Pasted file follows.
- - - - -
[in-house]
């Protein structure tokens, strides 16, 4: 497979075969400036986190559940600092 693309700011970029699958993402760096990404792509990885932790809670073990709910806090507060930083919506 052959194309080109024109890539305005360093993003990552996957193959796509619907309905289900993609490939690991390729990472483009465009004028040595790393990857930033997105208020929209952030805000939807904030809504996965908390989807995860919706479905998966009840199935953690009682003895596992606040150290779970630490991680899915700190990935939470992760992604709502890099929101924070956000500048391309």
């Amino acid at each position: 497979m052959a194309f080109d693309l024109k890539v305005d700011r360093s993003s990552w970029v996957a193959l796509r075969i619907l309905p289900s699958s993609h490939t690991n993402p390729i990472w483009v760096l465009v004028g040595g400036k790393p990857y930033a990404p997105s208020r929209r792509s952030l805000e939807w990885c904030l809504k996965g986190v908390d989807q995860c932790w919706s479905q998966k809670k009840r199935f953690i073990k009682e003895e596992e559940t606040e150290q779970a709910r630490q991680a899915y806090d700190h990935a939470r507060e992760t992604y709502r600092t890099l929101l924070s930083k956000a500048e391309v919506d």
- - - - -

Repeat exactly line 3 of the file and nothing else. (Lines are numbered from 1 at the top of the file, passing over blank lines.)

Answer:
């Amino acid at each position: 497979m052959a194309f080109d693309l024109k890539v305005d700011r360093s993003s990552w970029v996957a193959l796509r075969i619907l309905p289900s699958s993609h490939t690991n993402p390729i990472w483009v760096l465009v004028g040595g400036k790393p990857y930033a990404p997105s208020r929209r792509s952030l805000e939807w990885c904030l809504k996965g986190v908390d989807q995860c932790w919706s479905q998966k809670k009840r199935f953690i073990k009682e003895e596992e559940t606040e150290q779970a709910r630490q991680a899915y806090d700190h990935a939470r507060e992760t992604y709502r600092t890099l929101l924070s930083k956000a500048e391309v919506d």